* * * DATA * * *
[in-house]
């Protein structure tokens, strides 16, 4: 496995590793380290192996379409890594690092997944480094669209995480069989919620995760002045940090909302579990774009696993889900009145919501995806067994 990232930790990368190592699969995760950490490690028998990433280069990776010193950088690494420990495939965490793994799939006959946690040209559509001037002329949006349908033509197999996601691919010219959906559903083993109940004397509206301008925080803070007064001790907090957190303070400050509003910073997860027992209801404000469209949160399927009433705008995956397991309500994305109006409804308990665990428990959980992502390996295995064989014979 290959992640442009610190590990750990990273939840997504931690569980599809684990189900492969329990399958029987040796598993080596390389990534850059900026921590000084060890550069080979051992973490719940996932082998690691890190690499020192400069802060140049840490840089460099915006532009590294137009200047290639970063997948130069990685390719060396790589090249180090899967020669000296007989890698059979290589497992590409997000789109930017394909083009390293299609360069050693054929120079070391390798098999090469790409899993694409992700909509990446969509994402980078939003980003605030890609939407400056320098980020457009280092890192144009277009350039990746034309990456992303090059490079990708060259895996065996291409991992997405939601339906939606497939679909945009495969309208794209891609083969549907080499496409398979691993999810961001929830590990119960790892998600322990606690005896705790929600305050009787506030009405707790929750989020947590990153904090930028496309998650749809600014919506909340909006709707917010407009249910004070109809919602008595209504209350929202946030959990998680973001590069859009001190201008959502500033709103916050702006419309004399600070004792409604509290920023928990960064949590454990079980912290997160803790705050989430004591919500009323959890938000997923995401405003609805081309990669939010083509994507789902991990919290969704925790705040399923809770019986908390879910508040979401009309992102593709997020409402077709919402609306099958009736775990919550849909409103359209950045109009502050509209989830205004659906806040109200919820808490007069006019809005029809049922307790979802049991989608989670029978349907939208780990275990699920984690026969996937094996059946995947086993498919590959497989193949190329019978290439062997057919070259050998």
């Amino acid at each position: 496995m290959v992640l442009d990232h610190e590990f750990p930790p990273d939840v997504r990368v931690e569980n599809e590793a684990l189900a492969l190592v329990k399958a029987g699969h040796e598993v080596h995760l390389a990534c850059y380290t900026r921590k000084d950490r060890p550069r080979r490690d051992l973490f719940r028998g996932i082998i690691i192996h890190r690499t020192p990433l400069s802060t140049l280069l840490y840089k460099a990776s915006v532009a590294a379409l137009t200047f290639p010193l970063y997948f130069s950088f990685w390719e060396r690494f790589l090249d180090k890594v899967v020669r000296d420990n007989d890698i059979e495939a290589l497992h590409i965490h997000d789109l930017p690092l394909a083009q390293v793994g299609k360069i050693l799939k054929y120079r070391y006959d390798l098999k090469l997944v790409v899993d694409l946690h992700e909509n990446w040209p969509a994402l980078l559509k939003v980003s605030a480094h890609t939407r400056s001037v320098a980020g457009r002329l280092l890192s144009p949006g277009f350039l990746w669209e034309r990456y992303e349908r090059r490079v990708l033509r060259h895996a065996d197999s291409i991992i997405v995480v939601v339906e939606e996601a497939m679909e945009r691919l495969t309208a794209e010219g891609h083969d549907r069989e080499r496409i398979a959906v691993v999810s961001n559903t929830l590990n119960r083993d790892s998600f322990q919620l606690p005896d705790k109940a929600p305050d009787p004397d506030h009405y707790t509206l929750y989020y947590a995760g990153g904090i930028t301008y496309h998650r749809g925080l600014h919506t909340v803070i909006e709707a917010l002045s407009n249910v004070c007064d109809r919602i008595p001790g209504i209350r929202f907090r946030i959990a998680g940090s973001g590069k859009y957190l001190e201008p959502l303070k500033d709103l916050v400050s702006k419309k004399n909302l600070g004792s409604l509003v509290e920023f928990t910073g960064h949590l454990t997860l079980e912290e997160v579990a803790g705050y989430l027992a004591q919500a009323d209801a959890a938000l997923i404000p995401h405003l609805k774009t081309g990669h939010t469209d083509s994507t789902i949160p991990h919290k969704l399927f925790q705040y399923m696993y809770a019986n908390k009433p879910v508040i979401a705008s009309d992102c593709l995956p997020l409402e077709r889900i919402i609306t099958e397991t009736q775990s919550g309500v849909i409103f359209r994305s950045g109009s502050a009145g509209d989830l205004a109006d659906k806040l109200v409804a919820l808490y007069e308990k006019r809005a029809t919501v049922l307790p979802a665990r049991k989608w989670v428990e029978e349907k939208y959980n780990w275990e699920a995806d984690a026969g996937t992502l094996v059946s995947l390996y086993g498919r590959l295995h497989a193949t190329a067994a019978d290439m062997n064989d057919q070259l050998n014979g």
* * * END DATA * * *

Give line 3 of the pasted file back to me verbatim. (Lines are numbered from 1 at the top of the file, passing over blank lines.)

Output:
């Amino acid at each position: 496995m290959v992640l442009d990232h610190e590990f750990p930790p990273d939840v997504r990368v931690e569980n599809e590793a684990l189900a492969l190592v329990k399958a029987g699969h040796e598993v080596h995760l390389a990534c850059y380290t900026r921590k000084d950490r060890p550069r080979r490690d051992l973490f719940r028998g996932i082998i690691i192996h890190r690499t020192p990433l400069s802060t140049l280069l840490y840089k460099a990776s915006v532009a590294a379409l137009t200047f290639p010193l970063y997948f130069s950088f990685w390719e060396r690494f790589l090249d180090k890594v899967v020669r000296d420990n007989d890698i059979e495939a290589l497992h590409i965490h997000d789109l930017p690092l394909a083009q390293v793994g299609k360069i050693l799939k054929y120079r070391y006959d390798l098999k090469l997944v790409v899993d694409l946690h992700e909509n990446w040209p969509a994402l980078l559509k939003v980003s605030a480094h890609t939407r400056s001037v320098a980020g457009r002329l280092l890192s144009p949006g277009f350039l990746w669209e034309r990456y992303e349908r090059r490079v990708l033509r060259h895996a065996d197999s291409i991992i997405v995480v939601v339906e939606e996601a497939m679909e945009r691919l495969t309208a794209e010219g891609h083969d549907r069989e080499r496409i398979a959906v691993v999810s961001n559903t929830l590990n119960r083993d790892s998600f322990q919620l606690p005896d705790k109940a929600p305050d009787p004397d506030h009405y707790t509206l929750y989020y947590a995760g990153g904090i930028t301008y496309h998650r749809g925080l600014h919506t909340v803070i909006e709707a917010l002045s407009n249910v004070c007064d109809r919602i008595p001790g209504i209350r929202f907090r946030i959990a998680g940090s973001g590069k859009y957190l001190e201008p959502l303070k500033d709103l916050v400050s702006k419309k004399n909302l600070g004792s409604l509003v509290e920023f928990t910073g960064h949590l454990t997860l079980e912290e997160v579990a803790g705050y989430l027992a004591q919500a009323d209801a959890a938000l997923i404000p995401h405003l609805k774009t081309g990669h939010t469209d083509s994507t789902i949160p991990h919290k969704l399927f925790q705040y399923m696993y809770a019986n908390k009433p879910v508040i979401a705008s009309d992102c593709l995956p997020l409402e077709r889900i919402i609306t099958e397991t009736q775990s919550g309500v849909i409103f359209r994305s950045g109009s502050a009145g509209d989830l205004a109006d659906k806040l109200v409804a919820l808490y007069e308990k006019r809005a029809t919501v049922l307790p979802a665990r049991k989608w989670v428990e029978e349907k939208y959980n780990w275990e699920a995806d984690a026969g996937t992502l094996v059946s995947l390996y086993g498919r590959l295995h497989a193949t190329a067994a019978d290439m062997n064989d057919q070259l050998n014979g």